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Summary:

Entrepreneurs are often told to figure out what the market wants and to follow their passions. Unfortunately, these can be competing directions. Dave Kashen, founder of Quantum Leading, has his own bit of advice for startup founders — don’t settle for what the market wants if it doesn’t intersect with what you’re passionate about doing.

Product-Team-Market Fit

There’s a tension brewing in the startup world that I think needs to be brought to light. Most founders who take the time to blog or write will at some point share the following advice, “You must follow your passion. Startups are so hard that if you’re not passionate about your mission, there’s no way you’ll succeed.” At the same time, the lean startup movement has entrepreneurs everywhere “building, measuring and learning” what the market wants, to find the illusive product-market fit. But what happens when what the market wants is not what you’re passionate about?

As cofounder of Wellsphere, I experienced this firsthand. When we started the company in 2005, our initial plan was to create enterprise communities in which employees would support each other and gain incentives for engaging in healthier behaviors (exercising, eating right, doing yoga). We struggled to find product-market fit, so we changed our focus from enterprises to consumers, and from wellness and lifestyle to general health and medicine. Although the shift in focus from wellness to medicine made sense in terms of finding a larger market (especially given the consumer-focus), I personally have never been passionate about medicine. For whatever reason, I have always been passionate about helping people go from zero to ten, rather than minus ten to zero.

Passions aside, we eventually developed an extremely effective content aggregation and distribution strategy, growing from 100,000 unique visitors a month to 6 million in less than 18 months (which we felt pretty good about in the pre-open-graph virality days). We began talking to most of the major online health companies about partnering to sell ads against our growing inventory, and we started to receive acquisition interest.

At the end of 2008, after four intense, emotional years, we were faced with the choice of selling the company or charging forward toward our next funding milestone. I had to ask myself, “Do I have the energy and the passion to charge ahead?” As individuals and as a team, we all had to answer this question. We ended up deciding to sell the company to IAC-backed The Health Central Network.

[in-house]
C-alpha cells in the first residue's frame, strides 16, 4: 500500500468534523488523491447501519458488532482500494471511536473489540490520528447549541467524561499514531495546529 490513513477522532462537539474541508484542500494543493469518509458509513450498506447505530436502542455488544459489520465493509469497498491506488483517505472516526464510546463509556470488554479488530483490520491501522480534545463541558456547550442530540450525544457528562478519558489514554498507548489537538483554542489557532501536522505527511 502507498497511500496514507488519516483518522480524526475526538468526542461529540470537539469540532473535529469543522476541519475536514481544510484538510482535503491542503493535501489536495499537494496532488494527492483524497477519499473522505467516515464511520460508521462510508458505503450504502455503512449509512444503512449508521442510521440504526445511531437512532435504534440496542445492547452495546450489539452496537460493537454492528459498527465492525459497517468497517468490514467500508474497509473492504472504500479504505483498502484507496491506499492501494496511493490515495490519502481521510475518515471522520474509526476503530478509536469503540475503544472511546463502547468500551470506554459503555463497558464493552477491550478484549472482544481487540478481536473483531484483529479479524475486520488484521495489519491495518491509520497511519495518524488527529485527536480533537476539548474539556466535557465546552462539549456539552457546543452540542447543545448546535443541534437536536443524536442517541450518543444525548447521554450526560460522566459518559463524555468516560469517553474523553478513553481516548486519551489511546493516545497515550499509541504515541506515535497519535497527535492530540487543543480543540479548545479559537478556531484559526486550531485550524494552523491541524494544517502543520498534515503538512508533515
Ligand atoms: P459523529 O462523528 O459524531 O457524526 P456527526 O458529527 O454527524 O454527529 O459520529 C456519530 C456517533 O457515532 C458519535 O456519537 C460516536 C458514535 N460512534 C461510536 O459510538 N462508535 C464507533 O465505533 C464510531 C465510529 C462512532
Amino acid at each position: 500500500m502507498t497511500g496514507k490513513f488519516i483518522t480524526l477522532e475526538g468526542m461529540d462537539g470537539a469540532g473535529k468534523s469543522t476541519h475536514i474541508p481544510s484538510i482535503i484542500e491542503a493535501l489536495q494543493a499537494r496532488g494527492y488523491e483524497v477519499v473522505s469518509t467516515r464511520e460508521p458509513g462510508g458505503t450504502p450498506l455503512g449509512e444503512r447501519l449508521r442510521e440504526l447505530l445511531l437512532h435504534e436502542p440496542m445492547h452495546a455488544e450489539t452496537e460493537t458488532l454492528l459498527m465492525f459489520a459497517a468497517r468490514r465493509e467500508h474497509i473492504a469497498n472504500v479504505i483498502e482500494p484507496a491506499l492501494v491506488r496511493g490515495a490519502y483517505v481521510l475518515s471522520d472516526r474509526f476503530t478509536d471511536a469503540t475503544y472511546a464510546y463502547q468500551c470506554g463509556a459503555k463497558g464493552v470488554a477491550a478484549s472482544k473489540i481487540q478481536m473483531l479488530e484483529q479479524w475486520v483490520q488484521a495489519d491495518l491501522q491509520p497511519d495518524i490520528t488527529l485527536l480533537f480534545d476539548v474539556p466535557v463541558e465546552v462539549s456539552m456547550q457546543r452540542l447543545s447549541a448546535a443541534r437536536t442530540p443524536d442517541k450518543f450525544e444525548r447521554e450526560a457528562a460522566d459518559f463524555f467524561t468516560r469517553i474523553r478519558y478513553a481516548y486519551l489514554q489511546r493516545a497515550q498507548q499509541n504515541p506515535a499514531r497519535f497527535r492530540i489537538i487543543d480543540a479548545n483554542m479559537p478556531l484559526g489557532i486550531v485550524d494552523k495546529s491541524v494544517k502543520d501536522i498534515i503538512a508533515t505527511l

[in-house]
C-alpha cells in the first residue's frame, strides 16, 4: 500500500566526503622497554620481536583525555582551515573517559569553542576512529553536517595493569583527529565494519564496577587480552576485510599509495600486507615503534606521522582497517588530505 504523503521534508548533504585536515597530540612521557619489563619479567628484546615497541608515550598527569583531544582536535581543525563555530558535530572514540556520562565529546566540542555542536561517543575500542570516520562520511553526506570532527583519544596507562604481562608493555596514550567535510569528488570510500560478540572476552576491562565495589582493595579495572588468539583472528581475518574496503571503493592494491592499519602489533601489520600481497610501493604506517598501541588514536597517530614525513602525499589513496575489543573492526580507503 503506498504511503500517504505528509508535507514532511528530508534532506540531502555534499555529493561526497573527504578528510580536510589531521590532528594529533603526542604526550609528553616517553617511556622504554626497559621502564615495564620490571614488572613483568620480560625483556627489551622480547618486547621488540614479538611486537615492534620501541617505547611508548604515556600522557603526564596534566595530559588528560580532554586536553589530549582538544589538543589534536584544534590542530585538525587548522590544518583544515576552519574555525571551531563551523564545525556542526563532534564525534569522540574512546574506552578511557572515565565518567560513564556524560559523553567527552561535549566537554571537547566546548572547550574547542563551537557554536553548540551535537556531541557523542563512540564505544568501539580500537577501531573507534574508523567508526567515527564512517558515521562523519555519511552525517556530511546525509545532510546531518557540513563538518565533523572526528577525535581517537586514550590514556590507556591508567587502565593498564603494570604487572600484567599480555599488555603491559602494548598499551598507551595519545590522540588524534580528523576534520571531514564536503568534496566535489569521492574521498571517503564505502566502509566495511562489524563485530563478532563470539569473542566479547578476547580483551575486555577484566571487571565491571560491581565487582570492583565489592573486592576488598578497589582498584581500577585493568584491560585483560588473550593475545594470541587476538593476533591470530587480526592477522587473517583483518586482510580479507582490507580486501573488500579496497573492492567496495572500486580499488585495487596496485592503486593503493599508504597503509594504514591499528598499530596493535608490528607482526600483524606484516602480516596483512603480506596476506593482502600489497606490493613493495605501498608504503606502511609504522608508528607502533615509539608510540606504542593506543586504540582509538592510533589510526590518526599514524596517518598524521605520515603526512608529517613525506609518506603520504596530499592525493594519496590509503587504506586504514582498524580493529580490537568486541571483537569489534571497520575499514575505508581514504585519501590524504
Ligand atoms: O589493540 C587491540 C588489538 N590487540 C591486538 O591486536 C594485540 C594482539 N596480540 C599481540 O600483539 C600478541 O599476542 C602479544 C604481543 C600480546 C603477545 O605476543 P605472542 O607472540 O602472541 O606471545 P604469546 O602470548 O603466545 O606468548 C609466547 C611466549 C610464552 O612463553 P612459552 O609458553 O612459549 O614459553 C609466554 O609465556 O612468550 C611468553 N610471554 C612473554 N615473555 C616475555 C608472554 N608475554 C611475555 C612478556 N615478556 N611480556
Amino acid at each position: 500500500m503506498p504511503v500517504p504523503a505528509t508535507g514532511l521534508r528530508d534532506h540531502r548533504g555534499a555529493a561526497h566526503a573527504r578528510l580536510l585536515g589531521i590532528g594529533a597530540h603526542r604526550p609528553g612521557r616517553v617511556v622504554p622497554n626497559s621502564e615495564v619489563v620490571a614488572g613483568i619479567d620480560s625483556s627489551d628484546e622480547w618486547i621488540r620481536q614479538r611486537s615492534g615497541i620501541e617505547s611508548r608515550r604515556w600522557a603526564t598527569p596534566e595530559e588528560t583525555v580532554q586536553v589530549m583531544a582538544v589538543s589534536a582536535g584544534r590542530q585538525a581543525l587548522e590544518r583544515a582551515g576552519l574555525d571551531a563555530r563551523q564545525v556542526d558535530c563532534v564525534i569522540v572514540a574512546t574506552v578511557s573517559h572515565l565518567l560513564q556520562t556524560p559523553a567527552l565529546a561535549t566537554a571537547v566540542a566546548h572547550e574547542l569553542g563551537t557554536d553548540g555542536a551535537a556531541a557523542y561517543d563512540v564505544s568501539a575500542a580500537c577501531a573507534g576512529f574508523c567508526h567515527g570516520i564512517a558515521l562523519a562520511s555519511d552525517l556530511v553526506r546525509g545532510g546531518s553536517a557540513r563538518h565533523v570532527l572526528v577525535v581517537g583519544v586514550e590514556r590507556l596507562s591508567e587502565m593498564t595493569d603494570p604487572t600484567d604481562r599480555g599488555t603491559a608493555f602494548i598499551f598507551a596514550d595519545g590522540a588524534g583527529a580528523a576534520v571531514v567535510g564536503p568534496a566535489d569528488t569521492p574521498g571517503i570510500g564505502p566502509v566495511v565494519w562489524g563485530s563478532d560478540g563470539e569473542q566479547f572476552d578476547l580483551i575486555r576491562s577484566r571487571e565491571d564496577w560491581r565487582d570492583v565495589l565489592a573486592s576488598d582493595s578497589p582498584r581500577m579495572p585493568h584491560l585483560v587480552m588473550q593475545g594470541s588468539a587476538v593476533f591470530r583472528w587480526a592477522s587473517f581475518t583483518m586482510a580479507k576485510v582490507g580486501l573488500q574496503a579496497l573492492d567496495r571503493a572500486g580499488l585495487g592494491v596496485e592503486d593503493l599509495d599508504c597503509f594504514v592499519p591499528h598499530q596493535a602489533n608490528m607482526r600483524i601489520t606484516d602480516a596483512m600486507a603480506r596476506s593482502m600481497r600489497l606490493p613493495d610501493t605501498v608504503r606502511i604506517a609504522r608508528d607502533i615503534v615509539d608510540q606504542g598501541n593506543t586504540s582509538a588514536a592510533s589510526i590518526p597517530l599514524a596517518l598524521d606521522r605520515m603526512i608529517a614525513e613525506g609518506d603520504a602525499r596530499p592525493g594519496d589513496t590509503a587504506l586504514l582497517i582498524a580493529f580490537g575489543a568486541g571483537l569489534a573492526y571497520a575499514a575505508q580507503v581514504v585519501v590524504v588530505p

Although we had a successful outcome, especially in the face of one of the most challenging acquisition environments in the last decade, we still had a long way to go toward fulfilling the company’s potential as an independent consumer health organization. I think if we had been focused on what we were passionate about rather than product-market fit, things might have played out differently.

Product-team-market fit

Sure, there are those lucky few entrepreneurs who hit it on the first try, chasing their passion and finding a perfectly overlapping market need. But for the rest of us, how do we decide between team passion versus market pragmatism?

I think it’s a false choice that many entrepreneurs make, whether out of convenience, lack of creativity, or simply because they don’t realize that there’s a third option. As if starting a company isn’t hard enough, I recommend you make it even harder — don’t settle for what you’ve discovered the market wants if it doesn’t intersect with what you and your team are passionate about doing. Keep iterating. Think of it as an investment in your future energy and in the long-term potential of your company. Only when you’ve created a product that your team is passionate about and meets the needs of a large market should you move ahead and scale the company. Do not stop at product-market fit, make sure you find product-team-market fit. From there, you’ll find the journey toward scaling a large, successful business more energizing and fun, and your chances of making it through the challenges and speed bumps that lie ahead will increase exponentially. The most important, and most scarce, ingredient to startup success is human energy. Building a product that your team is passionate about will leverage that scarcest of resource, maximize your chances of success, and enrich your life.

Dave Kashen is founder of Quantum Leading, a leadership and culture development firm for startups, and the Unleashed conference series. He writes the awesome culture blog and tweets @awesomeculture.

  1. Although it might be good in theory to have a product-team-market fit, it would also be more difficult to get to than product-market fit.

    Even in your experience, product-market fit got you to a favorable outcome for the company. Can you be sure that if you had continued down the path of waiting for product-team-market fit, you would have had a similar or better outcome?

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  2. Although I have felt much more driven and easier to work through obstacles when I am working on something that I am passionate about.

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  3. In my opinion even if we have market fit and team but doesn’t have a determination all of this is nothing.

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  4. Robert Jamison Thursday, October 4, 2012

    I like the central premise, making sure a team actually really wants to build whatever you’re building, though I think there’s the possibility that the team (including the founders) can become passionate with time, if not in the product/market, certainly in the team itself. My experience is that passion is sometimes a function of success, rather than the other way round.

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